The thriving local craft beer industry also has a thriving local hops farm to provide a key ingredient, thanks to Mankato Farms in New Carlisle.
The farm, located at 10840 Milton Carlisle Road, was started three years ago. Co-owners and homebrewers Tom Hoenie and his wife Stacey and Joe Pellegrino and his wife Aimee see themselves as more than farmers working a crop.
“We consider ourselves artisens; we do it all by hand,” said Tom Hoenie.
Locally grown hops is becoming an attractive market for some breweries.
“Small craft brewers are interested in a local source of hops,” Hoenie said. “Brewers can come out and see what we have.”
When Mankato Farms started three years ago, there were only 12 to 15 hops farmers in Ohio, according to Tom Hoenie. The number has grown to be around 35 farming hops in the state, he said.
Yet Tom Hoenie didn’t have anyone in the area to collabrate with on growing hops.
“I started with a small-control grow at the house to see how they would do,” he said.
After growing the small batch at home and also a lot of research, the search for land became priority. Before beginning, the owners reached out to the Ohio Department of Aguculture to make sure they met standards.
“ODA didn’t have any standards for growing hops,” Tom Hoenie said.
The ODA and Ohio State University Department of Agriculture met with Tom Hoenie and Joe Pellegrino to discuss what was needed to start selling hops. Mankato Farms was the first in the state to have a license, according to Tom Hoenie.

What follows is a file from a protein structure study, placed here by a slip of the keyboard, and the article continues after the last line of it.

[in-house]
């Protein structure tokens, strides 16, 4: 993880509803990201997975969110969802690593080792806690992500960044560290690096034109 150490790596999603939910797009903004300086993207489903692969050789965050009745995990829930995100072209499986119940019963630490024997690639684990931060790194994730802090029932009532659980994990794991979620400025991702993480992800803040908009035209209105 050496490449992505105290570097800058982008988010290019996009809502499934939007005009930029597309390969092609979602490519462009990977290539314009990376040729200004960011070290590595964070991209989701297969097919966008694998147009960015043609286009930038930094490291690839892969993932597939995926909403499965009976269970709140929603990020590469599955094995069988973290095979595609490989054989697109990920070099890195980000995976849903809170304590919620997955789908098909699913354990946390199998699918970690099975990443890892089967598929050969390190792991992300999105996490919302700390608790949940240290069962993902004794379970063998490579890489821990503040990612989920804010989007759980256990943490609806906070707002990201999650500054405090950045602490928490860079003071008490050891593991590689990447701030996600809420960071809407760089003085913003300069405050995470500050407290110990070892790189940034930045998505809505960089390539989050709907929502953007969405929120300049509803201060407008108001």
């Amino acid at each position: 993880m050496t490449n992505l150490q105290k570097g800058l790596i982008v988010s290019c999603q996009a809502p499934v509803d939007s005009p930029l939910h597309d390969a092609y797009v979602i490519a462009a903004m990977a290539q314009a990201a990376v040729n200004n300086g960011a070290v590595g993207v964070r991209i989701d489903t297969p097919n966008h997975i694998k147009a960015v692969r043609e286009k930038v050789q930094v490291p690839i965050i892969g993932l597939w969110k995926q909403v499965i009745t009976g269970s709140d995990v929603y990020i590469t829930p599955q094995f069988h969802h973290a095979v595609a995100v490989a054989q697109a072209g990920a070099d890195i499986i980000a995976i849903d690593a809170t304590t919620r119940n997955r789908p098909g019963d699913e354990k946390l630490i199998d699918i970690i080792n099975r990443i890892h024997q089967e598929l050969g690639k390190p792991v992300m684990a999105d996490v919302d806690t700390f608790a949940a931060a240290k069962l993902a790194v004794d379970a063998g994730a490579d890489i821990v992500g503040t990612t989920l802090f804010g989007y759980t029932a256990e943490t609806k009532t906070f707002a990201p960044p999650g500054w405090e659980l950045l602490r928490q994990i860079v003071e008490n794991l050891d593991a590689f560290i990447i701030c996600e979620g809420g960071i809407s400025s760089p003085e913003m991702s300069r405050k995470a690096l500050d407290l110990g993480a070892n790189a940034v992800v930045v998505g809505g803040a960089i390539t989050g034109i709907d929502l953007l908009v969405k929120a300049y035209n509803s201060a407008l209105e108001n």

It is not easy to start a hops farm.
“It takes a ton of labor and money up front,” said Tom Hoenie. “It takes 3,000 feet of aircraft cable, permanent trellising and 2,000 plus feet of twine every year.”
The plants grow rapidly, maturing within three years.
“They will grow a foot a day; out west with 300 acres of hops, you can hear them growing,” Tom Hoenie said.
Hoenie manages his farm despite working a full-time job as well. After leaving work at 5 p.m., he said he works in the fields until 11 p.m. and most weekends. But all the hard work is paying off for Mankato Farms.
“The first year we had a crop of 60 pounds, the following year a crop of 600 pounds and this year a crop of 900 pounds,” Tom Hoenie said.
He is all about beer as he is employed with Bon Bright Distributing, in Dayton, selling beer during the week. There have been brews he sold that had his hops in it.
“It’s neat to sell beer that has my hops in it,” he said.
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